Volatility

April 1, 2013

“Volatility To Come Back For Extended Periods” – Barron’s, March 22 

“Stock Market Volatility In April Coming, Here’s Why” – Forbes, March 26

Open the business section or visit the website of your favorite news publication and you will see headlines focusing on short-term events and volatility.   When it comes to investing it is little surprise that people are conditioned to associate short-term volatility with risk.

A common solution that we have seen suggested by financial advisors is to switch your investments from stocks into private investments like real estate or infrastructure funds.  This strategy tends to calm nervous investors because private investments are usually less volatile than stocks. This thinking is silly. The reason private investments are less volatile is because they are priced infrequently. The underlying risk of an investment has nothing to do with how often it is priced.  Similarly, a roller coaster ride might feel less scary when you close your eyes, but it is no less risky.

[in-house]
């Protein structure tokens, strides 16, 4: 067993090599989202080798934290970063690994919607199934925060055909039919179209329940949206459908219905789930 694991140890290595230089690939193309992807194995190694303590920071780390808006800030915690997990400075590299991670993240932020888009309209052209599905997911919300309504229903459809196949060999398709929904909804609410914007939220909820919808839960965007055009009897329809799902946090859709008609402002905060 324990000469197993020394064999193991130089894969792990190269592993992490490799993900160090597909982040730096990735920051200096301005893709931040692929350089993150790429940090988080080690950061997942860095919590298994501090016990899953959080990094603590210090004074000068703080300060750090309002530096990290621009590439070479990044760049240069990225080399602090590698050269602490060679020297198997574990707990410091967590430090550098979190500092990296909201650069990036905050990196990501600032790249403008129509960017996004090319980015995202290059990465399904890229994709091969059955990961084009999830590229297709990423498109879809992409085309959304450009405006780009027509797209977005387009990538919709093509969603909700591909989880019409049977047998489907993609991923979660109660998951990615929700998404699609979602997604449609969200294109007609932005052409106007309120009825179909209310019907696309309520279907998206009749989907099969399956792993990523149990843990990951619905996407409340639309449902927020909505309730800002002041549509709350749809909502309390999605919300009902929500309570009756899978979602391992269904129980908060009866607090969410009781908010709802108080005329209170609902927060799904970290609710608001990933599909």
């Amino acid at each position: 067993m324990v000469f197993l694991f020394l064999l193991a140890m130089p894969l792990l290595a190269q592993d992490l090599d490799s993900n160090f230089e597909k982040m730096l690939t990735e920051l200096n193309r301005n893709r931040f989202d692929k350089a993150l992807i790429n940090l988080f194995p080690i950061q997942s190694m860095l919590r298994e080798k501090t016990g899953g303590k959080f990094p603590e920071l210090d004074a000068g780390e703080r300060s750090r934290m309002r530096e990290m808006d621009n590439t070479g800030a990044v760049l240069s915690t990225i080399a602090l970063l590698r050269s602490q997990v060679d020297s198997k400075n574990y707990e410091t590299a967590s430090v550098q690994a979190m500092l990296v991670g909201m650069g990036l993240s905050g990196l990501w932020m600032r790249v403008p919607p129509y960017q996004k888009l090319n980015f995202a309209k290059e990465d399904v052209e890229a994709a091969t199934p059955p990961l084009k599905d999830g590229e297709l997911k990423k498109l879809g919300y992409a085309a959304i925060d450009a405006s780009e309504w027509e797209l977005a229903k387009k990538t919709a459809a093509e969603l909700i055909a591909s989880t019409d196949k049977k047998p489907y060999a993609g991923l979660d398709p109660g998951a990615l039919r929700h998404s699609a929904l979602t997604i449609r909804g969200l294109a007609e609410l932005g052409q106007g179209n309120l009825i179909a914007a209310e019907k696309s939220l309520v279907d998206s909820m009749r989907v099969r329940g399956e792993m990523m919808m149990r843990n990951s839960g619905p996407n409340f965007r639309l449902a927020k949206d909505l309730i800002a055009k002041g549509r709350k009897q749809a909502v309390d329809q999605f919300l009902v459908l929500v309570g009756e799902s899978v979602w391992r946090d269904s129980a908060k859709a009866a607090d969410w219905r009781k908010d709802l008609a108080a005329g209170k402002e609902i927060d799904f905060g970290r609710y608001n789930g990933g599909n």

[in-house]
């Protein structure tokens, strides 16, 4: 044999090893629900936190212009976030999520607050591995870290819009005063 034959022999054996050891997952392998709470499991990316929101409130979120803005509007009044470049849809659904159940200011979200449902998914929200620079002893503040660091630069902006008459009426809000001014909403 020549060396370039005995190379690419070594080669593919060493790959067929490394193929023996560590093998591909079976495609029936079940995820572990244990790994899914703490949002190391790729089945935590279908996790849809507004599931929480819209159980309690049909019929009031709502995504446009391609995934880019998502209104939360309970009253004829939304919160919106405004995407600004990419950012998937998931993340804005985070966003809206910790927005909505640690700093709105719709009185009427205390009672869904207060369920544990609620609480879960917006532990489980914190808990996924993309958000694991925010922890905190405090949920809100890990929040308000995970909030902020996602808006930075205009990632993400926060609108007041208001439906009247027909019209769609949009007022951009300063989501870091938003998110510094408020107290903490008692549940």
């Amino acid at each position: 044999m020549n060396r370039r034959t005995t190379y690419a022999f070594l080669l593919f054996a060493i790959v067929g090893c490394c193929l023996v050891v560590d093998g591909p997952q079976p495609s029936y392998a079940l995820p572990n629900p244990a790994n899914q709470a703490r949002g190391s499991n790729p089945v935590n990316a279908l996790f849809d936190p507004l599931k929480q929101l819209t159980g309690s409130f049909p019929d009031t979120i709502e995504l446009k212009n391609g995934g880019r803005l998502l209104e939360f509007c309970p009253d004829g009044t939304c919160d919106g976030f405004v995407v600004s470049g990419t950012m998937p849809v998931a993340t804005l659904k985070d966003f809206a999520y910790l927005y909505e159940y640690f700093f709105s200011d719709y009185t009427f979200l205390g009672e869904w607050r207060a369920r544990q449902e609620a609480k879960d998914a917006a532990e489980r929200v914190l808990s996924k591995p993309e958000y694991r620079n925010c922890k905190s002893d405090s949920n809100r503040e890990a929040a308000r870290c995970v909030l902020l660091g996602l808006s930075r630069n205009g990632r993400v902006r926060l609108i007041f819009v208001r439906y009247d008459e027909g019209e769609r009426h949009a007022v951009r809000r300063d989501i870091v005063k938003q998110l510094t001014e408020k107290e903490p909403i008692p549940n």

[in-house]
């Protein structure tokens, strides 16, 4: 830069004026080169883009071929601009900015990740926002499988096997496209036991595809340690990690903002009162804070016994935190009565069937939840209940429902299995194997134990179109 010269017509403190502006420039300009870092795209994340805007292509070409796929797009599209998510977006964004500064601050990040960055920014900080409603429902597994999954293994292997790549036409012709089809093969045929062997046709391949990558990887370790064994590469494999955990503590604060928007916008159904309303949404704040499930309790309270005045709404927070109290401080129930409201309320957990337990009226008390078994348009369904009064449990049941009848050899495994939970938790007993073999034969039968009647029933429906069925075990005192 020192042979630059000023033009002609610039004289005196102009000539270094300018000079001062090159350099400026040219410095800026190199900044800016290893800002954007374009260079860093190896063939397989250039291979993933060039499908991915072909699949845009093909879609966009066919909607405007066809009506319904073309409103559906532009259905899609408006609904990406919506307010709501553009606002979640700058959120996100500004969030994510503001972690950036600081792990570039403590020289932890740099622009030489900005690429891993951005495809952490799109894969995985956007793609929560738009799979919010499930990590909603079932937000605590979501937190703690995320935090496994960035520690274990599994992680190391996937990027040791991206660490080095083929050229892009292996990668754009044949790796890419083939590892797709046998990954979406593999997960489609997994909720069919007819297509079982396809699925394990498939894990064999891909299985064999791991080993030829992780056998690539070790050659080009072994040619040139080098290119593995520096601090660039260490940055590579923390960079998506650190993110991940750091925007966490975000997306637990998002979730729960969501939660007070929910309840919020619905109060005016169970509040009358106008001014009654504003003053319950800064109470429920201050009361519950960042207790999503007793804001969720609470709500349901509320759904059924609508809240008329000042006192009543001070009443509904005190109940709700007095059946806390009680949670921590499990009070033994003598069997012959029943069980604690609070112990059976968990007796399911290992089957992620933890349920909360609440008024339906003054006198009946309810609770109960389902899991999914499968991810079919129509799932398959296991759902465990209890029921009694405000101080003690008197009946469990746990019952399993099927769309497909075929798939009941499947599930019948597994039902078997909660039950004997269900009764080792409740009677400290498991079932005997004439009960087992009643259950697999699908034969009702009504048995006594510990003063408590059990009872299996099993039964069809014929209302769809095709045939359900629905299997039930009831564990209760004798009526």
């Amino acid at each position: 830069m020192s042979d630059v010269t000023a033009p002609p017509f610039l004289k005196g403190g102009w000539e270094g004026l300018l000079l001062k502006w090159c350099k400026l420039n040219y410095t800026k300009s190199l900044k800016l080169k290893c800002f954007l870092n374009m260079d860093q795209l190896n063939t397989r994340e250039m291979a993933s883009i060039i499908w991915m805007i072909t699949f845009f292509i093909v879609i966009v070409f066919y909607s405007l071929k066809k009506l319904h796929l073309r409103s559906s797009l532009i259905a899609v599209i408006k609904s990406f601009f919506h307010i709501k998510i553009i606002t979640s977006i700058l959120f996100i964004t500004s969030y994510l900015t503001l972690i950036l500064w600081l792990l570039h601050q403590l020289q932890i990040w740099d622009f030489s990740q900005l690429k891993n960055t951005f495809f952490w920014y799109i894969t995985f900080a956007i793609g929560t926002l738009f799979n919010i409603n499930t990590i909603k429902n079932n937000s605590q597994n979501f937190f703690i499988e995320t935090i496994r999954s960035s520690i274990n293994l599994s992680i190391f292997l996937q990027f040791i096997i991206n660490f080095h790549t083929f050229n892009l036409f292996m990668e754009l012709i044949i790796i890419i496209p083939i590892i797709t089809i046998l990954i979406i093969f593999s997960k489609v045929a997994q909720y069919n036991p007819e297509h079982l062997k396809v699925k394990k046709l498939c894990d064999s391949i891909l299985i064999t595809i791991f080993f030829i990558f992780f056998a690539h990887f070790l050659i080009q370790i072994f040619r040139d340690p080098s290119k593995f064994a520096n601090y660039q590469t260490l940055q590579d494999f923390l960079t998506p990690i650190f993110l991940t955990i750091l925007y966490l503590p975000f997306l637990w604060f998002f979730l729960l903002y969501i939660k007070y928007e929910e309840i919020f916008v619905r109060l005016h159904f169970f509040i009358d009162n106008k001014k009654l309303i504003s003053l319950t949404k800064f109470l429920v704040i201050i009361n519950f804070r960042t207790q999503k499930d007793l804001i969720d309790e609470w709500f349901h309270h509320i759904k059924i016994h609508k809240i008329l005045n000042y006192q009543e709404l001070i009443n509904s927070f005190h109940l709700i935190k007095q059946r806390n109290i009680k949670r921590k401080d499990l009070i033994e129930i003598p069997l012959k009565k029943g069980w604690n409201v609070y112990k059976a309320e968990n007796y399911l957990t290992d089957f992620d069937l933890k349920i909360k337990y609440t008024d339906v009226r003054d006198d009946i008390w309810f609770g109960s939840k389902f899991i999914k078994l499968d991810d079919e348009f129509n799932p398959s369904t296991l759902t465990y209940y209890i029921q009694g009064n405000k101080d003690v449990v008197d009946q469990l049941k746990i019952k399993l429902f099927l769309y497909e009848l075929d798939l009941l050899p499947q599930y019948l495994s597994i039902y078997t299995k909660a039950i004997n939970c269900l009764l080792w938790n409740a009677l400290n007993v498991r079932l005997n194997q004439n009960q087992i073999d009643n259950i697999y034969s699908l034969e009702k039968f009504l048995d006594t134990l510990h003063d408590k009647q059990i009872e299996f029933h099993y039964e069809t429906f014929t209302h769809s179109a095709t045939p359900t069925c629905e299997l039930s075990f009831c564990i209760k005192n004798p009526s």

Let’s look at the example of Suncor, the largest energy company in Canada. If you owned the stock throughout 2012 (we didn’t), you made about 13%. If you looked at the stock price daily, the high occurred at $36.23 and the low occurred at $26.94, a difference of more than $9 per share. But if you only looked at the stock price quarterly – the end of March, June, September and December – then your ride was a lot smoother.  The high was just $32.57 (lower than $36.23) and the low was only $29.08 (higher than $26.94) for a range of just $3.50 per share. Restraining yourself from checking stock prices every day will reduce the volatility you experience but it won’t change your return nor will it change your risk because in both cases you own the exact same business.

It would be nice if stock prices ticked up a little bit every day but the world does not work that way.  If you want to minimize volatility, we recommend checking prices less frequently. But if you want to minimize risk you should invest in a portfolio of unrelated, understandable companies, pay appropriate prices and avoid leverage. This describes our approach at Ewing Morris.

« Back To Blog